Submission in Marriage

Text: I Peter 3:1-7

Study Questions:

  1. I Peter 3:1 says “in the same way” or “likewise.” In the same way as what?
  2. Does submission mean wives are inferior to husbands?
  3. If the husband is an unbeliever, why must the wife take care in how she behaves?
  4. What does God find to have great value in His eyes?
  5. I Peter 3:7 says “in the same way” or “likewise.” In the same way as what?
  6. How is a husband to live with his wife?
  7. What are the three reasons given for how husbands ought to behave?

Wives be submissive to your husbands - I Peter 3:1-2

Notice how this section starts out: “In the same way, ...” The submission of a wife to her husband is no different from the submission of a citizen to the government or a slave to a master, or Christ to God’s will. Where citizenship and slavery are usually involuntary, a wife’s submission to her husband is like Christ’s submission to the Father, it is completely voluntary because the wife chooses her husband. And like the citizen or the slave, a wife’s submission reflects upon God and His Word (Titus 2:5).

Husbands are not the ultimate authority. Christ is the head of every man (I Corinthians 11:3). Thus, a wife serves Christ through her husband (Ephesians 5:22-24; Colossians 3:18). As with the slave or the citizen, this means that service to Christ comes first, period (Luke 14:26). If a husband wants to do something that violates God’s law, then God’s will comes first as the higher authority. However, his rebellion against God is not an excuse for the wife to rebel against her husband in other matters. Notice that Peter is focusing on wives submitting to their unbelieving husbands as a way of winning them to Christ. You can’t win someone to a way of living that you aren’t following yourself. Living proper Christian life attracts others to also imitate that same life.

Sometimes the concern is that the husband isn’t doing his part, so the wife doesn’t see the need to give of herself. But you have to remember that the husband will answer to God for his sins. The wife doesn’t make matters better by adding sins of her own. You cannot use the sin of another person as an excuse to sin. Each will answer to God solely for what he or she alone did.

Proper adornment - I Peter 3:3-6

Wearing jewelry has been a long-standing custom. Though used for a wicked purpose (to make an idol), we do find mention that men and women wore earrings. "And Aaron said to them, "Break off the golden earrings which are in the ears of your wives, your sons, and your daughters, and bring them to me." " (Exodus 32:2). Later we find the men and women donating some of their jewelry to God. "They came, both men and women, as many as had a willing heart, and brought earrings and nose rings, rings and necklaces, all jewelry of gold, that is, every man who made an offering of gold to the LORD" (Exodus 35:22). Other passages are Numbers 31:50; Judges 8:24-26; Proverbs 25:12; and Ezekiel 16:12.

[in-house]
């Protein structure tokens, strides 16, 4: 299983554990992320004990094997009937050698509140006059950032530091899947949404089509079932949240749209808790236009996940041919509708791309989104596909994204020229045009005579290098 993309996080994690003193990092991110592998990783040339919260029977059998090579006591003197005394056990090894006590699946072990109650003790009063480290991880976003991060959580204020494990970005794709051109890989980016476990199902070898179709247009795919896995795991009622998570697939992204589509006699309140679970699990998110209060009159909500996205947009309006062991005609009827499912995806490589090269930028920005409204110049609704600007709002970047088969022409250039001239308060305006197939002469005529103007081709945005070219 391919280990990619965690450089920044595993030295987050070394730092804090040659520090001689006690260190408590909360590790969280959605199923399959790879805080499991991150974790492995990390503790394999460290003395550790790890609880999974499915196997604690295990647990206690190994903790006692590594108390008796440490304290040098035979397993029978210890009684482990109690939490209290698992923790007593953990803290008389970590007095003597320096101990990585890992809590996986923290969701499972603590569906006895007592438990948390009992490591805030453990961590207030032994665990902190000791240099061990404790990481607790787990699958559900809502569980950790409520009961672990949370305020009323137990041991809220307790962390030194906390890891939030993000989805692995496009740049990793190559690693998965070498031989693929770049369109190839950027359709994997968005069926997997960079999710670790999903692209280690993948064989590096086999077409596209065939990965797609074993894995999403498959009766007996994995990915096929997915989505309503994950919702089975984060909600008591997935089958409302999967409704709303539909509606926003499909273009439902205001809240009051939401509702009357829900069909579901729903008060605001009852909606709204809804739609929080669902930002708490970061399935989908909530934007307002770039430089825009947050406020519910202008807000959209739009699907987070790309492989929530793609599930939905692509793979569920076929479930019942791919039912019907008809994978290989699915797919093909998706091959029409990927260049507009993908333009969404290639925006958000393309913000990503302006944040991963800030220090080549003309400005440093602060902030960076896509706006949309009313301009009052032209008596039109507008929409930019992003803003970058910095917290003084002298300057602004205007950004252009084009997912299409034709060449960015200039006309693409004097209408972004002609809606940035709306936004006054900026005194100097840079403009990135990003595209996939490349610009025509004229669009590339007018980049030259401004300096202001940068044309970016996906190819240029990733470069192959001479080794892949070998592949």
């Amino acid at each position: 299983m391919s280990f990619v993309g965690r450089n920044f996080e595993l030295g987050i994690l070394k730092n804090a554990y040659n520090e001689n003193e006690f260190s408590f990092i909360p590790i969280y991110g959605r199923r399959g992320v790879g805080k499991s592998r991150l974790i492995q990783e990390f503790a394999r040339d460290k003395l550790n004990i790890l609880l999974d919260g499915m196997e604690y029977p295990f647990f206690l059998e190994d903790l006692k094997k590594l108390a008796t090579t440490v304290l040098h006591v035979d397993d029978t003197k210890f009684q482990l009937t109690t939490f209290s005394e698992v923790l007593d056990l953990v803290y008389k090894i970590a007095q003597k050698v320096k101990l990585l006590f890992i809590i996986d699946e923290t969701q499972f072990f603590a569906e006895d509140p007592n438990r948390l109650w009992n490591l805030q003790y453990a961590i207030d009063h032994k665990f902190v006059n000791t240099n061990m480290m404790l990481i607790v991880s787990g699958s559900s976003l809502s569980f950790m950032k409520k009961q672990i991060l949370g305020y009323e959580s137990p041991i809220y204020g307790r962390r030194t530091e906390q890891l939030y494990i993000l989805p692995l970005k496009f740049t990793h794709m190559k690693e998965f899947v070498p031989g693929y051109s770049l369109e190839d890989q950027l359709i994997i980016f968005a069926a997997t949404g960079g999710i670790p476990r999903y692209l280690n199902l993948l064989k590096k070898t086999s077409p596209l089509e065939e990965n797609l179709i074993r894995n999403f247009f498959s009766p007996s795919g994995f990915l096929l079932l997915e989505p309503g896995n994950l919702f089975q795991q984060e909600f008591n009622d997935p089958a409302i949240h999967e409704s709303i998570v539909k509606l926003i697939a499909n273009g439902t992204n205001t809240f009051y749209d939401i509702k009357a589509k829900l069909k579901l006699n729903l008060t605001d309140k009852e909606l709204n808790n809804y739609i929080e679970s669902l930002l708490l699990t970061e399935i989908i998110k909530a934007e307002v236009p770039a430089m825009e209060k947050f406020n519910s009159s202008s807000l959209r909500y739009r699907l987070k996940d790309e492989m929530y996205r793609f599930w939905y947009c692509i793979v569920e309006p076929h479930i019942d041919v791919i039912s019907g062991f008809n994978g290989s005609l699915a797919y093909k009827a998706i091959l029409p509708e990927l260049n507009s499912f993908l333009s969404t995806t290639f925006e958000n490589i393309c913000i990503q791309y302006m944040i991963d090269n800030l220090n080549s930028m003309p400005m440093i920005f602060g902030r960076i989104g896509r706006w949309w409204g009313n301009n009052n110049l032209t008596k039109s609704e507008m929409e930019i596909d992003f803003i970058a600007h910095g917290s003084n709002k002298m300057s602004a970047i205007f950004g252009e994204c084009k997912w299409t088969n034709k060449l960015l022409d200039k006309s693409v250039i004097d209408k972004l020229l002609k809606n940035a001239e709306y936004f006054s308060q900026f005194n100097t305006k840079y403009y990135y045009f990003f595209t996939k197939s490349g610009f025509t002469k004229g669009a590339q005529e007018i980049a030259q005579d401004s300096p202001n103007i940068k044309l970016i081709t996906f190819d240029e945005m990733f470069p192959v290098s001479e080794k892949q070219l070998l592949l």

Phrases don't always translate well between two languages. There is a particular phrasing that is sometimes called the "not-but" ellipsis. In Greek, when you have a phrase containing "not" followed by a "but" where the two share a common verb, though it is implied in the second phrase, then you have this special form. It should be understood as "not only" or "not merely" and "but also" or "but more importantly." The Greeks used this phrasing to say that what comes after the "not" isn't very important but what comes after the "but" is very important. Unfortunately, in English, we use a similar phrase for mutually exclusive ideas.

Let me give you an example that makes this clear:

"Do not labor for the food which perishes, but for the food which endures to everlasting life, which the Son of Man will give you, because God the Father has set His seal on Him" (John 6:27).

The common verb is "labor" which appears after the "not" but not after the "but." If we read this the English way as a mutually exclusive phrase, you would say that Jesus is commanding people not to work for their physical food. Yet such an understanding would contradict, "For even when we were with you, we commanded you this: If anyone will not work, neither shall he eat" (II Thessalonians 3:10). However, a Greek speaker would understand that Jesus is saying that working for physical food isn't nearly as important as working for spiritual food because physical food doesn't last but spiritual food will last into eternity.

Thus, in I Peter 3:3-4, Peter is saying that outward adornments, such as hairstyles, the jewelry worn, or the clothing put on is not nearly as important as the character of a woman as far as God is concerned. It is not a mutually exclusive statement. Peter is saying that these things are unimportant and should not be emphasized by a Christian. Christians should be noticed because of who they are and not because of what they are wearing.

To illustrate his point, Peter refers to Sarah. Sarah was a beautiful woman, even in her late sixties (Genesis 12:11). Peter makes a significant point about submission from a small fact that could easily be overlooked. Sarah called Abraham "lord." There is only one place where this is recorded: "Sarah laughed to herself, saying, "After I have become old, shall I have pleasure, my lord being old also?" " (Genesis 18:12). The fact that Sarah thought of her husband as her lord, tells us more than a mention of her calling him "lord" verbally. We know that people's words don't always match their thoughts. But here we have Sarah's thoughts and so we know that they govern how she behaved.